On that occasion, with the negotiation with the government, Conaie achieved a moratorium for new projects, which it misinterpreted and understood that it also applied to current projects, so now the president of the organization, Leonidas Iza, says that the government has breached the agreements.

The text is very clear, a moratorium was agreed [while a law on prior consultation and environmental regulations is approved] for new projects and new environmental permits, not those that are already underway.

BNamericas: One of the agreements in those negotiations is related to the audit of concessions and environmental permits. How might that have an impact?

Acosta: It's a worrying issue. Its legality is even questionable because Conaie is going to participate in the debate. I can't understand how it's possible for a private group to become part of a roundtable to review environmental contracts and permits.

It was also agreed to work with Conaie on the prior consultation law and environmental consultation.

Clearly the biggest challenge for the sector is on the political side. Since the social unrest in June, Conaie has created a militia group, which they say is a community force that guards the territories against mining projects.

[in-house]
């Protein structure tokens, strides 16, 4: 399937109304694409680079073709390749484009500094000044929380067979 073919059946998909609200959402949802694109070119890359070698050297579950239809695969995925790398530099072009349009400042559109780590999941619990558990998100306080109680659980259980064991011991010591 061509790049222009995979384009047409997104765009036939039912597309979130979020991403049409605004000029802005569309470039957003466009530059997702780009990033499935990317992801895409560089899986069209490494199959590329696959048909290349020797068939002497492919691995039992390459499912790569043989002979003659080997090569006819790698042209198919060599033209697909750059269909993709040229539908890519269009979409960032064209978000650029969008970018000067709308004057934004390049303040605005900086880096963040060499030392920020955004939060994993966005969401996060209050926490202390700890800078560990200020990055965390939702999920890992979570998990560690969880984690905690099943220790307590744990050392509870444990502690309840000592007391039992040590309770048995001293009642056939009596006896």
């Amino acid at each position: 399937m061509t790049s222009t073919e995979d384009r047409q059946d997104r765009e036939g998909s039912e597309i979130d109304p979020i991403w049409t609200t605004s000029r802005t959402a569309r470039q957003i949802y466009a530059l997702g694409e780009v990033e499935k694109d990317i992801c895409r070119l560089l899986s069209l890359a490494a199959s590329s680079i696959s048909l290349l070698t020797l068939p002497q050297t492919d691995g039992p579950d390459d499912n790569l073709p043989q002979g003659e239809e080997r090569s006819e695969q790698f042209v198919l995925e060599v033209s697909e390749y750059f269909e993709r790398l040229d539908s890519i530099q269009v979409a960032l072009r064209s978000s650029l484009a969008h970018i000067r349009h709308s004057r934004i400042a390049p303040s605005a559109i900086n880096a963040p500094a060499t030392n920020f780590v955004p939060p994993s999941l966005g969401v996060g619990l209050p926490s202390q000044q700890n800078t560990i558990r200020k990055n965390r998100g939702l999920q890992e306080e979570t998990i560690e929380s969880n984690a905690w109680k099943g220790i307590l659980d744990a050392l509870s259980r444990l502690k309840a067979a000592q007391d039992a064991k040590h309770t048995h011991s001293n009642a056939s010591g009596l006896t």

BNamericas: But the government announced that it will declare security zones for mining projects to guard them with the support of the armed forces and the police.

Acosta: Conaie has already responded that it will prevent that presence with its community guard, which is actually a parallel militia that will seek to prevent the armed forces from entering those areas.

A bigger problem could be caused because the confrontations will involve violence unfortunately. 

That is the great challenge for the Lasso government, which decided to give its full support to mining. The decision to have the armed forces protect mining projects demonstrates the government's interest in defending the industry.